Duflo, E., Greenstone, M., Pande, R. and Ryan, N., 2013. Truth-telling by third-party audits and the response of polluting firms: Experimental evidence from India, 3ie Impact Evaluation Report 10. New Delhi: International Initiative for Impact Evaluation (3ie)
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To evaluate the effectiveness of these interventions, the researchers adopted a mixed-method approach to investigate the causal chain which leads from refining incentives for environmental auditors to lower pollution estimates. The study used inputs from qualitative work to inform the design of a randomised controlled trial with a sample of 473 plants that were randomly assigned to a treatment or control group. The treatment improved on the existing third-party audit system, where firms choose and pay their own auditors by randomly assigning auditors from a central pool, paying auditors from state funds (the pay was then linked to performance in the second year of the intervention) and introducing back checks where staff from the Gujarat Pollution Control Board (GPCB) back checked 20 per cent of audits.
In addition, half of the plants assigned to the treatment group were randomly subjected to an even higher level of back checks to monitor auditor truthfulness, in effect creating the second treatment this study seeks to inform.
The study reported four main findings: 1. It found the status quo system was corrupt. Auditors systematically reported lower emissions (just below penalty level) than actually existed.
2. The new audit system was successful in lowering false reporting by auditors: fewer firms were falsely reported as compliant with pollution standards.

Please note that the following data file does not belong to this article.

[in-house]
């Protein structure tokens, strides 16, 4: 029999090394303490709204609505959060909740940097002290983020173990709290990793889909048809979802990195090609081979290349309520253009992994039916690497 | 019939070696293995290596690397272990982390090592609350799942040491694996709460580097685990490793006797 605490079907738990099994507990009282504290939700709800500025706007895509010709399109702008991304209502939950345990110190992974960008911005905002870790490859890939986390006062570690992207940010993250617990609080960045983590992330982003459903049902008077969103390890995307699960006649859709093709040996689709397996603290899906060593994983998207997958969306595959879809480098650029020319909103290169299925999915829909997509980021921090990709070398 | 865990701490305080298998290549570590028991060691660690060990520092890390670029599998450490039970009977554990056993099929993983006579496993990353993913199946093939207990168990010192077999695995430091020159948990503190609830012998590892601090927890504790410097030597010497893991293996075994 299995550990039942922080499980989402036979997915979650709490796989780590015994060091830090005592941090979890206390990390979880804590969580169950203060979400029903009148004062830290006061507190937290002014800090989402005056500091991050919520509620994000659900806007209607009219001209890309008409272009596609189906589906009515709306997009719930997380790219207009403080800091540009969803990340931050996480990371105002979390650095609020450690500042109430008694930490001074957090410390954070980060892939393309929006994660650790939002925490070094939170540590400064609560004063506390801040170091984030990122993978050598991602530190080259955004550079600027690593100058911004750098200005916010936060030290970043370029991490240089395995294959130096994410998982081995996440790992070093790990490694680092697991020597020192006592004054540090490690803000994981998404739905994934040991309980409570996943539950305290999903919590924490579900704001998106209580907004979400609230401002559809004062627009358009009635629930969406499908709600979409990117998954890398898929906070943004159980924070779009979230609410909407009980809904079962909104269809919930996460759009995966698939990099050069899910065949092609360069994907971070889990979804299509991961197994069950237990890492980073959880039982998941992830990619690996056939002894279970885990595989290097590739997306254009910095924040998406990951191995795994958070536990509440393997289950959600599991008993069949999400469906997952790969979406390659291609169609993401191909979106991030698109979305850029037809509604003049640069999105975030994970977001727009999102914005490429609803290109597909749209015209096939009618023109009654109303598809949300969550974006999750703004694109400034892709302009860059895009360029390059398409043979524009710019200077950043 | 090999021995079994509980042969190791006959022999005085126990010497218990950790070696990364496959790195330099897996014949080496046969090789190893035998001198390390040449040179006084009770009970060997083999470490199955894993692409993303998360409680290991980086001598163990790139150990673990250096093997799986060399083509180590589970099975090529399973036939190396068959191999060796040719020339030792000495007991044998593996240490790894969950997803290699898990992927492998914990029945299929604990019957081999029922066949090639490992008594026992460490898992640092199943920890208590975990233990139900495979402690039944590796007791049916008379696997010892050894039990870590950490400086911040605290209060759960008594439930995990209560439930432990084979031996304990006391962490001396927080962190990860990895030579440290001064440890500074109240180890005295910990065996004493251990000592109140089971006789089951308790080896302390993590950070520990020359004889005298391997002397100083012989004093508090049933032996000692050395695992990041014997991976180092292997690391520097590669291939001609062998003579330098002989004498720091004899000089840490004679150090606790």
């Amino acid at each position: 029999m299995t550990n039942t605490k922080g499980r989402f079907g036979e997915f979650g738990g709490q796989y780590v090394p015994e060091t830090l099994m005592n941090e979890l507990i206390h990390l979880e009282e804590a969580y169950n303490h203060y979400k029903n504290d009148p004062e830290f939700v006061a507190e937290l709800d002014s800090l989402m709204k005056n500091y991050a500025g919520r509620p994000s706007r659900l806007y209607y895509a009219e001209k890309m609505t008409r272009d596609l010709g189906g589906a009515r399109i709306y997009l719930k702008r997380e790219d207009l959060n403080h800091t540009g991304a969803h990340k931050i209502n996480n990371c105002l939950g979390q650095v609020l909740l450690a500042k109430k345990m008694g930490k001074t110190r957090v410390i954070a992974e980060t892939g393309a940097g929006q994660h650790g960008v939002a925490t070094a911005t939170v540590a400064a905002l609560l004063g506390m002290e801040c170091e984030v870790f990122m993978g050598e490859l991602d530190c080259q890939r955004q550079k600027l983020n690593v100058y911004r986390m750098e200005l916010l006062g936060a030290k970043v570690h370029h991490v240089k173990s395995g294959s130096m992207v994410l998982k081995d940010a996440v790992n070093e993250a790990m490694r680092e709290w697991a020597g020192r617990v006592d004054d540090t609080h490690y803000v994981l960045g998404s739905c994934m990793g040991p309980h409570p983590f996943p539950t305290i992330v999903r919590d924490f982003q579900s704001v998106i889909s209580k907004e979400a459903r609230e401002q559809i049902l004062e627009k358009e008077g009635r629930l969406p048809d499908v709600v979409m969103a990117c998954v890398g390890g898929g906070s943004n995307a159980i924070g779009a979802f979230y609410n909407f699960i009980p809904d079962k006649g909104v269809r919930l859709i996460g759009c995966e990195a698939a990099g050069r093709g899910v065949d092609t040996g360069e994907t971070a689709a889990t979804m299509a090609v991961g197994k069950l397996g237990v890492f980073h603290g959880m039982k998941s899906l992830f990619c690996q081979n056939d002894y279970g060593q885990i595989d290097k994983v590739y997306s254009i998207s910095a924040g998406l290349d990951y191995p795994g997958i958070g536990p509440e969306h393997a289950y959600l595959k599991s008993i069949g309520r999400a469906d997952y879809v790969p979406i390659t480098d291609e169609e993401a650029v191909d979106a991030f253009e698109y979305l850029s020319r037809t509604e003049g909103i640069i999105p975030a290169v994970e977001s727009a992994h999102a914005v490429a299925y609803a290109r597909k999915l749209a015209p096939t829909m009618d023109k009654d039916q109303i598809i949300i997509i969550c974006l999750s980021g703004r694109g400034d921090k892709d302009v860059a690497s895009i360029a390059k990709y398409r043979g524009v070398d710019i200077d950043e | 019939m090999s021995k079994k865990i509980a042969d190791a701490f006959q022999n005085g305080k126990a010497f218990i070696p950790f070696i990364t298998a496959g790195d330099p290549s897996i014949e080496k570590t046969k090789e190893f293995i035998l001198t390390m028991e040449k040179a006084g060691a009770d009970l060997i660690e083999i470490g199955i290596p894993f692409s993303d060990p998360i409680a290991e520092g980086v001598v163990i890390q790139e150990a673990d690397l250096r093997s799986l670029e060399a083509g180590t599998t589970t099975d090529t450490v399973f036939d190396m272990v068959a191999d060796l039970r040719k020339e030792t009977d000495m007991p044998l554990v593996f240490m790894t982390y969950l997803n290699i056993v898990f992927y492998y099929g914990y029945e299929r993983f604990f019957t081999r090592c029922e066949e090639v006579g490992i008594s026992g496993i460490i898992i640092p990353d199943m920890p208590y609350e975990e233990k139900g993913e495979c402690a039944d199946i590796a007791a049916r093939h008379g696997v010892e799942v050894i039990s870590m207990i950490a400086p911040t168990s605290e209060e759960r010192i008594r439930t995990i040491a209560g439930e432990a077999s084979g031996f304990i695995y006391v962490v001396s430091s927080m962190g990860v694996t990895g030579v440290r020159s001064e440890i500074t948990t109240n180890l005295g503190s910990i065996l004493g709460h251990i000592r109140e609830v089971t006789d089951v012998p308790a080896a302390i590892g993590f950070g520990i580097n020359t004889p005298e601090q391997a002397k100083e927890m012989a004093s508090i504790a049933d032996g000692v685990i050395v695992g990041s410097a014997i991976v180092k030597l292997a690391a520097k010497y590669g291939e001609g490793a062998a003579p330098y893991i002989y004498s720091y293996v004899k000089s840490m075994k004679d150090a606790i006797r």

3. The increased truthfulness of audits was successful in generating positive environmental outcomes as firms worked to reduce emissions; industries in the control group had biochemical oxygen demand effluent concentrations at the point of discharge of about 300 milligrams/litre as compared to 150 milligrams/litre in the treatment group. The level of several other pollutants also fell significantly.
4. Increasing the frequency of random back-checks on auditors reports did not have a significant effect on pollution level.
On 23 January 2015, the GPCB reformed its environmental auditing system based on the findings from this study. As per the new guidelines, environmental auditors in Gujarat will now be randomly assigned to industrial plants and have their work double-checked for accuracy.
About this impact evaluation
While rapid industrial growth in emerging economies like India and China has greatly improved living standards, it has come at the cost of widespread environmental damage. For instance, high levels of particulate matter air pollution in urban India have been associated with sharply higher mortality. Similarly, improper disposal of waste effluents can taint drinking water supplies and affect agricultural productivity.
The role of environmental regulation is to contain these externalities. A stringent formal regulatory framework that sets acceptable levels of industrial air and water emissions will, however, not be effective if these standards are only weakly enforced in practice. Sustainable development will require a way of monitoring and penalising industrial polluters so that the firms driving the country’s future growth receive private incentives aligned with social benefits.
The study looked at both public and private options for improving enforcement of environment regulation, in partnership with the pollution control board of one of India’s fastest growing states – Gujarat. The authors deemed the prevailing audit system to be flawed. It allowed firms to choose and pay for their own third-party auditors. This option created a conflict-of-interest for auditors. The system incentivized auditors to falsify reports to retain clients.
The study evaluates two interventions: a) an improved third-party environmental audit scheme that enables the independence of the auditor and b) increased frequency of back checks on auditor reports by GPCB teams.